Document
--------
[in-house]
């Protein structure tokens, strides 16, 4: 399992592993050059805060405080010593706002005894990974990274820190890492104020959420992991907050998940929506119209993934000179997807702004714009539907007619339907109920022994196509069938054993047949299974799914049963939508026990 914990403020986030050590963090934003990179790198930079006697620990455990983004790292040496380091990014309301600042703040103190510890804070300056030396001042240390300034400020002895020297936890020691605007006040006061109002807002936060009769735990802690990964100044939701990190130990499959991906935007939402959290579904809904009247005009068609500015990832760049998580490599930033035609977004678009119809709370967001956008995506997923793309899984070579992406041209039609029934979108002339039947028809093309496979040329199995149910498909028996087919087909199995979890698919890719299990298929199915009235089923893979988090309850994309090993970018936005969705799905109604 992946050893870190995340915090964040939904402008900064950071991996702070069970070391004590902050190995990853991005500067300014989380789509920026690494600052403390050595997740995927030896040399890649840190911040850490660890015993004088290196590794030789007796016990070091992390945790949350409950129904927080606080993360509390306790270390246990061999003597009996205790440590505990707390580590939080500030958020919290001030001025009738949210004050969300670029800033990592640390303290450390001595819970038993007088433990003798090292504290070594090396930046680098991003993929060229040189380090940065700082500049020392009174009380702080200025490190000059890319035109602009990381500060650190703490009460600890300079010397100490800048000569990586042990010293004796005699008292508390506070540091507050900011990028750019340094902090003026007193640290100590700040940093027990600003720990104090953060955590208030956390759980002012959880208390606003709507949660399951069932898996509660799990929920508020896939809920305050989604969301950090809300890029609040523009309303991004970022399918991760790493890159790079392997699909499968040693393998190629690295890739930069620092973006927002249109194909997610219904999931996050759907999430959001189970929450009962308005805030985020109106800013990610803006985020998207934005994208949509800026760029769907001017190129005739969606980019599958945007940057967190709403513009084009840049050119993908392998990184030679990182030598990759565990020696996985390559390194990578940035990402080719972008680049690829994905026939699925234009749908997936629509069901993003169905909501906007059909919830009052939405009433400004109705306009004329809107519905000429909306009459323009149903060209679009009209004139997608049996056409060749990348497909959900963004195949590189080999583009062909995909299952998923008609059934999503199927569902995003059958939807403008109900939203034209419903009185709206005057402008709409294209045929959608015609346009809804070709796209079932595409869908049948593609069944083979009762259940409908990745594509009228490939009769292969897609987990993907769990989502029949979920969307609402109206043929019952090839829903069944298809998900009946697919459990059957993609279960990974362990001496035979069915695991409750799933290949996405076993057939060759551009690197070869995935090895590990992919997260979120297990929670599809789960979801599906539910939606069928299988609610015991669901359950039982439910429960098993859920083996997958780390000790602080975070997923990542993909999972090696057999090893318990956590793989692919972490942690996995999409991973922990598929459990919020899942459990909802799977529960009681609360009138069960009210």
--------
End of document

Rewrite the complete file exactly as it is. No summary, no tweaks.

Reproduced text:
[in-house]
């Protein structure tokens, strides 16, 4: 399992592993050059805060405080010593706002005894990974990274820190890492104020959420992991907050998940929506119209993934000179997807702004714009539907007619339907109920022994196509069938054993047949299974799914049963939508026990 914990403020986030050590963090934003990179790198930079006697620990455990983004790292040496380091990014309301600042703040103190510890804070300056030396001042240390300034400020002895020297936890020691605007006040006061109002807002936060009769735990802690990964100044939701990190130990499959991906935007939402959290579904809904009247005009068609500015990832760049998580490599930033035609977004678009119809709370967001956008995506997923793309899984070579992406041209039609029934979108002339039947028809093309496979040329199995149910498909028996087919087909199995979890698919890719299990298929199915009235089923893979988090309850994309090993970018936005969705799905109604 992946050893870190995340915090964040939904402008900064950071991996702070069970070391004590902050190995990853991005500067300014989380789509920026690494600052403390050595997740995927030896040399890649840190911040850490660890015993004088290196590794030789007796016990070091992390945790949350409950129904927080606080993360509390306790270390246990061999003597009996205790440590505990707390580590939080500030958020919290001030001025009738949210004050969300670029800033990592640390303290450390001595819970038993007088433990003798090292504290070594090396930046680098991003993929060229040189380090940065700082500049020392009174009380702080200025490190000059890319035109602009990381500060650190703490009460600890300079010397100490800048000569990586042990010293004796005699008292508390506070540091507050900011990028750019340094902090003026007193640290100590700040940093027990600003720990104090953060955590208030956390759980002012959880208390606003709507949660399951069932898996509660799990929920508020896939809920305050989604969301950090809300890029609040523009309303991004970022399918991760790493890159790079392997699909499968040693393998190629690295890739930069620092973006927002249109194909997610219904999931996050759907999430959001189970929450009962308005805030985020109106800013990610803006985020998207934005994208949509800026760029769907001017190129005739969606980019599958945007940057967190709403513009084009840049050119993908392998990184030679990182030598990759565990020696996985390559390194990578940035990402080719972008680049690829994905026939699925234009749908997936629509069901993003169905909501906007059909919830009052939405009433400004109705306009004329809107519905000429909306009459323009149903060209679009009209004139997608049996056409060749990348497909959900963004195949590189080999583009062909995909299952998923008609059934999503199927569902995003059958939807403008109900939203034209419903009185709206005057402008709409294209045929959608015609346009809804070709796209079932595409869908049948593609069944083979009762259940409908990745594509009228490939009769292969897609987990993907769990989502029949979920969307609402109206043929019952090839829903069944298809998900009946697919459990059957993609279960990974362990001496035979069915695991409750799933290949996405076993057939060759551009690197070869995935090895590990992919997260979120297990929670599809789960979801599906539910939606069928299988609610015991669901359950039982439910429960098993859920083996997958780390000790602080975070997923990542993909999972090696057999090893318990956590793989692919972490942690996995999409991973922990598929459990919020899942459990909802799977529960009681609360009138069960009210």